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Wednesday · July 30 2003

The true story of history grabs me tighter than fiction can. In the last couple years, I've gone on non-fiction crazes after reading Undaunted Courage, Patriots, and Seabiscuit. The historical fact keeps my cynical eye away and I become fascinated with how the events really took place. What did Meriwether Lewis write in his journal while spending time at Fort Clatsop? Why did Benedict Arnold betray his country? How could a horse become the country's biggest media hope in 1938?

I loved Laura Hillenbrand's book. I am a casual horse racing fan, but her research and storytelling are top notch and hooked me immediately. For the first part of this year, you couldn't escape the news that Seabiscuit the book was now Seabiscuit the movie.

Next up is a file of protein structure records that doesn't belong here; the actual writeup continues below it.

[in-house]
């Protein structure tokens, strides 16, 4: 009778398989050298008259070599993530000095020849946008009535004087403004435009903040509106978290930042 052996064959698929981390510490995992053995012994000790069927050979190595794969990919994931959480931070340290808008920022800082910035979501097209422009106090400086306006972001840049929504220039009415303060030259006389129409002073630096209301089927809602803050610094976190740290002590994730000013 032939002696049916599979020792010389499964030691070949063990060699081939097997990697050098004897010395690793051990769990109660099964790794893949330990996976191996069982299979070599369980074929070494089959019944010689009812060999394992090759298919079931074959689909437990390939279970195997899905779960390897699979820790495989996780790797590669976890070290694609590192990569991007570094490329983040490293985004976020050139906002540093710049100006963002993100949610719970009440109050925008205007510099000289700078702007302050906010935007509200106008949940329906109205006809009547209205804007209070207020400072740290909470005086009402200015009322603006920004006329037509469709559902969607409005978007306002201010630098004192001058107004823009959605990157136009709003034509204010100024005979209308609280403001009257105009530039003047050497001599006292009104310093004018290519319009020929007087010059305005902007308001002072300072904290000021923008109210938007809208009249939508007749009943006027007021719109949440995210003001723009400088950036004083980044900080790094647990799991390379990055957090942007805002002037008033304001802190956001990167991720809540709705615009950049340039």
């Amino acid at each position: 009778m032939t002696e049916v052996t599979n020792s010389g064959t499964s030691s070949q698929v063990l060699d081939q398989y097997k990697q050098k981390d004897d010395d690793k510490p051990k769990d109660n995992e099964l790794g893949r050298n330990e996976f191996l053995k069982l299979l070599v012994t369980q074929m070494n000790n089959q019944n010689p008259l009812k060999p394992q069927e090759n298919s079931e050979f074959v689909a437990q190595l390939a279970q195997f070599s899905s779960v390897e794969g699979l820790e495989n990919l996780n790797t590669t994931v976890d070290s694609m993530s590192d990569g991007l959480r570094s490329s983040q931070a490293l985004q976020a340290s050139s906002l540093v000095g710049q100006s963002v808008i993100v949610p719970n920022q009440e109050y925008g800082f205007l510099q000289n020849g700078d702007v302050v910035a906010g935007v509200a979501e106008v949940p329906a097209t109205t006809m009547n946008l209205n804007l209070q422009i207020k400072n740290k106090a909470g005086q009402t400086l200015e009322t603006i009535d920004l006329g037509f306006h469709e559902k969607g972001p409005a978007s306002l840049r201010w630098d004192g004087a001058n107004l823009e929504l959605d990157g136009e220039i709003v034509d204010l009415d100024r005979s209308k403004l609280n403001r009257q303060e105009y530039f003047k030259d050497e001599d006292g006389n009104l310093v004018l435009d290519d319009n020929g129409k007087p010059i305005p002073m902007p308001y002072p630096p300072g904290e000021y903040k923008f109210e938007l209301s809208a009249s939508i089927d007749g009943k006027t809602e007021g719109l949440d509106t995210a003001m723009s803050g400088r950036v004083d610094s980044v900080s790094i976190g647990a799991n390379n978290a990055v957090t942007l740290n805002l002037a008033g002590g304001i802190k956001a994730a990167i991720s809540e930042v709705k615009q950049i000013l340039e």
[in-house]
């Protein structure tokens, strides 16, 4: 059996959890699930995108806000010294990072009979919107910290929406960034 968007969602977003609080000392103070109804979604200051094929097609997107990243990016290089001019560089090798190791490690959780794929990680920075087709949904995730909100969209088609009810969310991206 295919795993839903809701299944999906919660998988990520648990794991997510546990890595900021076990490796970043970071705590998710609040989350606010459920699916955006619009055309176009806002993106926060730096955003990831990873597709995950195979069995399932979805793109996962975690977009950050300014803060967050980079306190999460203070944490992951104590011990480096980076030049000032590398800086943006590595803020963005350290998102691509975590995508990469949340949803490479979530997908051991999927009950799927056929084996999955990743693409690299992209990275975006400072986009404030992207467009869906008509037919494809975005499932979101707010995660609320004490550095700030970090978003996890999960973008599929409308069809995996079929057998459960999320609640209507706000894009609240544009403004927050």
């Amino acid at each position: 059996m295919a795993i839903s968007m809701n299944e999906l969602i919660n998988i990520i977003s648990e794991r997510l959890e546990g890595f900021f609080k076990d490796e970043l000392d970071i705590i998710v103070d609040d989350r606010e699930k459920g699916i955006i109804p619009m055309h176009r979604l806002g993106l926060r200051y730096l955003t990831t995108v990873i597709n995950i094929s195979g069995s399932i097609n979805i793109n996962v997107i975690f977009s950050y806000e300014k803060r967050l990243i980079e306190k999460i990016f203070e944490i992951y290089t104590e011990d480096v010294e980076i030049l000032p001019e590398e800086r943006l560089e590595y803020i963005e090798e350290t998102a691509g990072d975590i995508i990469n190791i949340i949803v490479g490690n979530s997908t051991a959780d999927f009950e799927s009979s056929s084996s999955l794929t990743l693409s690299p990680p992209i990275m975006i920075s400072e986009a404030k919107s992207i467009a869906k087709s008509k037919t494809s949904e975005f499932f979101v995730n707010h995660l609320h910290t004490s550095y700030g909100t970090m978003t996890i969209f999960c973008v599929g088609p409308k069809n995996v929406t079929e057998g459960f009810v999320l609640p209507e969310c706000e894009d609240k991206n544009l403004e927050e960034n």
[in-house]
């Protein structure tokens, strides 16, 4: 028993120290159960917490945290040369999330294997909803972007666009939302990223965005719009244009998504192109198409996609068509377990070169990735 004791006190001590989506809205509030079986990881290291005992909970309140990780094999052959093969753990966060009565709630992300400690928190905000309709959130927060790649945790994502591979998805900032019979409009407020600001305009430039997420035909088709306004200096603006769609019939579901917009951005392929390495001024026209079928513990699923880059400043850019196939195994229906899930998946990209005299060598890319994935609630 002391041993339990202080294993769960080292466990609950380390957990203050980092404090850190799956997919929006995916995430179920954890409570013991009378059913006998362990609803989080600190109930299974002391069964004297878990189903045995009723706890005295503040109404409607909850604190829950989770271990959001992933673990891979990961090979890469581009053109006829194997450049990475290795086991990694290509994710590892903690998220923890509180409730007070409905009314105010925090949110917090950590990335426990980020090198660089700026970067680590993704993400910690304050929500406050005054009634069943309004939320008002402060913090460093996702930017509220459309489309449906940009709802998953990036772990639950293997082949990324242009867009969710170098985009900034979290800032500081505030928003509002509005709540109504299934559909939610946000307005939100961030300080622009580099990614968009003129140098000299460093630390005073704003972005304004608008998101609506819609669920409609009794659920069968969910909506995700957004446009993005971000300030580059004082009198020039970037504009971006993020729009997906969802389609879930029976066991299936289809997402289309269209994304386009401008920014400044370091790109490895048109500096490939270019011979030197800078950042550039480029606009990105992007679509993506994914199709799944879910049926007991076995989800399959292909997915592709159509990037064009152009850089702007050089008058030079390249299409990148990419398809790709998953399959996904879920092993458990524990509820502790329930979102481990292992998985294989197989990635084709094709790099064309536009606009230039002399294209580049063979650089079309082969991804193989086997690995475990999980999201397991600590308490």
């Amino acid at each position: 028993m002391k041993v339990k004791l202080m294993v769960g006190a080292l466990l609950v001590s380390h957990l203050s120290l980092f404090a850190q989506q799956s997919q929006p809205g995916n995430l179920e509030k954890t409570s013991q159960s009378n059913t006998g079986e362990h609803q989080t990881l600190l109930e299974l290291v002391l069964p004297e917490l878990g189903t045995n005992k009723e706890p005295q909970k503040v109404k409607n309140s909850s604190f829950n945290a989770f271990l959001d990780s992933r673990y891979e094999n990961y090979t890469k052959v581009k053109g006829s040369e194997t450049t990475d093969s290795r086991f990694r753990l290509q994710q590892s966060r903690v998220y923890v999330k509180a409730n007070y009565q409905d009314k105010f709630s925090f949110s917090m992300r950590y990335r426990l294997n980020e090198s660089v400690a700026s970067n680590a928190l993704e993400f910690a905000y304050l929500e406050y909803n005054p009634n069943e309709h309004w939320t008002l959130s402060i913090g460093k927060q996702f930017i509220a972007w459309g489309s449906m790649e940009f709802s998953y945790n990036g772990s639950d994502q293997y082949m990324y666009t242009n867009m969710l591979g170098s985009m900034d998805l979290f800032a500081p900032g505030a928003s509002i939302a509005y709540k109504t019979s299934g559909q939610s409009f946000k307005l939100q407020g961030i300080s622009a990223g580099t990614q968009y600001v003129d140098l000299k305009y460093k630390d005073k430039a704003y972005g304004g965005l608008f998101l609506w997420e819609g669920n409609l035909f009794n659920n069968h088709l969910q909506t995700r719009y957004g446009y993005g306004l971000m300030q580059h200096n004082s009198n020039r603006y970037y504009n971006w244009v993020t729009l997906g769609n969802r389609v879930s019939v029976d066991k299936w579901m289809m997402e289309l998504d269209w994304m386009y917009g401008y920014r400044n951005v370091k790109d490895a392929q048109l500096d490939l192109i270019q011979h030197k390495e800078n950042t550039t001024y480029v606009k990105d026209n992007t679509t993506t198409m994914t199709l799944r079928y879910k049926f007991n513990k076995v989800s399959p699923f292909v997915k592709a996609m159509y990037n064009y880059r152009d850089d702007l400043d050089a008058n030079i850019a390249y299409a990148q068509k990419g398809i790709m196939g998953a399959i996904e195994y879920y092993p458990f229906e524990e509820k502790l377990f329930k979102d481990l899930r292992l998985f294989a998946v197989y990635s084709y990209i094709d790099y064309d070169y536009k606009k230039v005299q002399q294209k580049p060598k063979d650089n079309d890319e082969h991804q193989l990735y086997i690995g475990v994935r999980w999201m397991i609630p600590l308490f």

Stace and I saw Seabiscuit the other night and really enjoyed it. The cast is great. I've always liked Chris Cooper and he is perfectly cast as Tom Smith, the quiet horse trainer. Screenplays are almost always below the level of the original book, but the writers preserved the spirit of Hillenbrand's work here. Seabiscuit and the three men responsible for him comeback from their own personal failures and triumph together. They have been down and out and cast off, but they keep plugging away. A country in a deep depression identified with the story of determination. In 1938, a horse showed that success from any past and background was possible.

The plotline is pure cliche Hollywood and that might turn you off. Seabiscuit is a true story about the little guy winning out and making it against all odds. I turned it around in my head and thought about that. Maybe Hollywood borrowed something from Seabiscuit.

Archived: Watch » July 2003
What you had to say:
July 30 2003

I loved this movie. I would have liked it if it were fiction, but because I read the book and it is very close to the true story, it made my favorites of the year list. Maybe I have a soft spot in my heart for anything horse-related, "The Black Stallion" is also on my favorites list. :)

© 2003 Jason Keglovitz